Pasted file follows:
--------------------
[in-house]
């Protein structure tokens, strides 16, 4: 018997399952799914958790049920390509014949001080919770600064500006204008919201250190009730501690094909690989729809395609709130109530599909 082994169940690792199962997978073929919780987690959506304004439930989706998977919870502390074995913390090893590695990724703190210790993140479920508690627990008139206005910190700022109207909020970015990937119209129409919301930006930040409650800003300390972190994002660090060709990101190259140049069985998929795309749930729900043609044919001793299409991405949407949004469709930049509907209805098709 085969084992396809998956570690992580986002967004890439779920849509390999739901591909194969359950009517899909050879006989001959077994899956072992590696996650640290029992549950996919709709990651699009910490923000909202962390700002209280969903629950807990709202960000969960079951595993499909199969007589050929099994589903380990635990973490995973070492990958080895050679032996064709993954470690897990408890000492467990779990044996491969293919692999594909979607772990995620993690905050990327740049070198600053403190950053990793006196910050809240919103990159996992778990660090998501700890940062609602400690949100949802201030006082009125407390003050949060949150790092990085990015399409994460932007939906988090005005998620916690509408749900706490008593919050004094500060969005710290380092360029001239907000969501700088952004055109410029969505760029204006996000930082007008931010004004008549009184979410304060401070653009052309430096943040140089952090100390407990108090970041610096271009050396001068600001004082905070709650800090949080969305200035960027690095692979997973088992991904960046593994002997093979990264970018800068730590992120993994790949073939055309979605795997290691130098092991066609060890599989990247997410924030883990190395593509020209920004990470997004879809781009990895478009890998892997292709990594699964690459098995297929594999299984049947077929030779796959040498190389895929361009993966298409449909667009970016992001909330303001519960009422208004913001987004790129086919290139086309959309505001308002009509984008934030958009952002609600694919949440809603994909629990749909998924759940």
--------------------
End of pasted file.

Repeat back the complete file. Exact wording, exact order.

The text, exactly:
[in-house]
């Protein structure tokens, strides 16, 4: 018997399952799914958790049920390509014949001080919770600064500006204008919201250190009730501690094909690989729809395609709130109530599909 082994169940690792199962997978073929919780987690959506304004439930989706998977919870502390074995913390090893590695990724703190210790993140479920508690627990008139206005910190700022109207909020970015990937119209129409919301930006930040409650800003300390972190994002660090060709990101190259140049069985998929795309749930729900043609044919001793299409991405949407949004469709930049509907209805098709 085969084992396809998956570690992580986002967004890439779920849509390999739901591909194969359950009517899909050879006989001959077994899956072992590696996650640290029992549950996919709709990651699009910490923000909202962390700002209280969903629950807990709202960000969960079951595993499909199969007589050929099994589903380990635990973490995973070492990958080895050679032996064709993954470690897990408890000492467990779990044996491969293919692999594909979607772990995620993690905050990327740049070198600053403190950053990793006196910050809240919103990159996992778990660090998501700890940062609602400690949100949802201030006082009125407390003050949060949150790092990085990015399409994460932007939906988090005005998620916690509408749900706490008593919050004094500060969005710290380092360029001239907000969501700088952004055109410029969505760029204006996000930082007008931010004004008549009184979410304060401070653009052309430096943040140089952090100390407990108090970041610096271009050396001068600001004082905070709650800090949080969305200035960027690095692979997973088992991904960046593994002997093979990264970018800068730590992120993994790949073939055309979605795997290691130098092991066609060890599989990247997410924030883990190395593509020209920004990470997004879809781009990895478009890998892997292709990594699964690459098995297929594999299984049947077929030779796959040498190389895929361009993966298409449909667009970016992001909330303001519960009422208004913001987004790129086919290139086309959309505001308002009509984008934030958009952002609600694919949440809603994909629990749909998924759940």